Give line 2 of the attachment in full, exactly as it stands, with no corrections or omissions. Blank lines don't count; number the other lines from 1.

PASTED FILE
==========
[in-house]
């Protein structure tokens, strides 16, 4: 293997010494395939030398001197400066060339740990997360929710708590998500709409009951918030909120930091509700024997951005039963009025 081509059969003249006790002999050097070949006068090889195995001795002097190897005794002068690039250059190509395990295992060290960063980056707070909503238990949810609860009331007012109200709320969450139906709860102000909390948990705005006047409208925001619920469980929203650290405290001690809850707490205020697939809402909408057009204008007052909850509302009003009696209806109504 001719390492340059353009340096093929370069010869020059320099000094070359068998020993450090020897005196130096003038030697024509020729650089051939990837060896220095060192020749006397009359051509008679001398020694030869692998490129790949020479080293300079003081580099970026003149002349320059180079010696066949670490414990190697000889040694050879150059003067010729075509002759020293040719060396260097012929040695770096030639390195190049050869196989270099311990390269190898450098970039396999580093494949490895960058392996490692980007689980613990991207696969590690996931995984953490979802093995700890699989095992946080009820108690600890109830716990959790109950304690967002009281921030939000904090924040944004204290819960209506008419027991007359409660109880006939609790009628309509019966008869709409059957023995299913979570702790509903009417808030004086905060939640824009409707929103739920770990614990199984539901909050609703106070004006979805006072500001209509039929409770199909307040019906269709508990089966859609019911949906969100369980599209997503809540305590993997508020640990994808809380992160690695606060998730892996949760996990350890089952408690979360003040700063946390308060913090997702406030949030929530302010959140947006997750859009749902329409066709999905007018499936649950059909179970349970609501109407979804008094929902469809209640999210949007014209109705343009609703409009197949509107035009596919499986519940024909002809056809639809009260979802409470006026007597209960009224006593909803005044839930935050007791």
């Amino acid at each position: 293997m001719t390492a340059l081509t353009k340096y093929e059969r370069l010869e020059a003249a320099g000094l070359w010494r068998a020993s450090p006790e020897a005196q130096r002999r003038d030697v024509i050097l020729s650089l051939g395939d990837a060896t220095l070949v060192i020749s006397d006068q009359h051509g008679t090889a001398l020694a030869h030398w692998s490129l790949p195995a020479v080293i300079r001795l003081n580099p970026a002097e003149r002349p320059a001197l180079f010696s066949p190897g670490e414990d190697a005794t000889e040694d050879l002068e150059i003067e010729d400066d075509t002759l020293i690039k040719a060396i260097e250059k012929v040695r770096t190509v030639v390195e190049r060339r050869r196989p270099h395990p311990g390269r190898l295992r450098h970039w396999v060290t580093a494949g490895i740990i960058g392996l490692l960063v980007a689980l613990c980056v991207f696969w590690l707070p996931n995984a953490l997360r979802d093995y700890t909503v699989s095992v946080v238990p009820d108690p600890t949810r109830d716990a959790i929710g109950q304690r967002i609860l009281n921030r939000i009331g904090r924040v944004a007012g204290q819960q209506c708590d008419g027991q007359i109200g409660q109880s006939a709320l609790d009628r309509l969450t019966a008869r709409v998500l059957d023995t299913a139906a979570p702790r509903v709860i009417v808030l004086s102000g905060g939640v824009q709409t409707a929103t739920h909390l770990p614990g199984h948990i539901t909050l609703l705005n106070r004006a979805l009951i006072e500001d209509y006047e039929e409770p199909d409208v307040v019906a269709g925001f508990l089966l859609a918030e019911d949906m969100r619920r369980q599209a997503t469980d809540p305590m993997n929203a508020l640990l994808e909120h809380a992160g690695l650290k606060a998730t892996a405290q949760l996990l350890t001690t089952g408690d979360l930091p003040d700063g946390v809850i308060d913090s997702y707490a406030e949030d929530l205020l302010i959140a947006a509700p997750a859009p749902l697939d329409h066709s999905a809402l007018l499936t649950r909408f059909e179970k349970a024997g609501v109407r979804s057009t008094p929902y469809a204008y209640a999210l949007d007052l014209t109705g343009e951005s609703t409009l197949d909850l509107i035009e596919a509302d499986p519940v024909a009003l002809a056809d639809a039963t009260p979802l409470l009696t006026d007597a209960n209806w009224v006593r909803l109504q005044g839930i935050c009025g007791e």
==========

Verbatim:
């Protein structure tokens, strides 16, 4: 293997010494395939030398001197400066060339740990997360929710708590998500709409009951918030909120930091509700024997951005039963009025 081509059969003249006790002999050097070949006068090889195995001795002097190897005794002068690039250059190509395990295992060290960063980056707070909503238990949810609860009331007012109200709320969450139906709860102000909390948990705005006047409208925001619920469980929203650290405290001690809850707490205020697939809402909408057009204008007052909850509302009003009696209806109504 001719390492340059353009340096093929370069010869020059320099000094070359068998020993450090020897005196130096003038030697024509020729650089051939990837060896220095060192020749006397009359051509008679001398020694030869692998490129790949020479080293300079003081580099970026003149002349320059180079010696066949670490414990190697000889040694050879150059003067010729075509002759020293040719060396260097012929040695770096030639390195190049050869196989270099311990390269190898450098970039396999580093494949490895960058392996490692980007689980613990991207696969590690996931995984953490979802093995700890699989095992946080009820108690600890109830716990959790109950304690967002009281921030939000904090924040944004204290819960209506008419027991007359409660109880006939609790009628309509019966008869709409059957023995299913979570702790509903009417808030004086905060939640824009409707929103739920770990614990199984539901909050609703106070004006979805006072500001209509039929409770199909307040019906269709508990089966859609019911949906969100369980599209997503809540305590993997508020640990994808809380992160690695606060998730892996949760996990350890089952408690979360003040700063946390308060913090997702406030949030929530302010959140947006997750859009749902329409066709999905007018499936649950059909179970349970609501109407979804008094929902469809209640999210949007014209109705343009609703409009197949509107035009596919499986519940024909002809056809639809009260979802409470006026007597209960009224006593909803005044839930935050007791």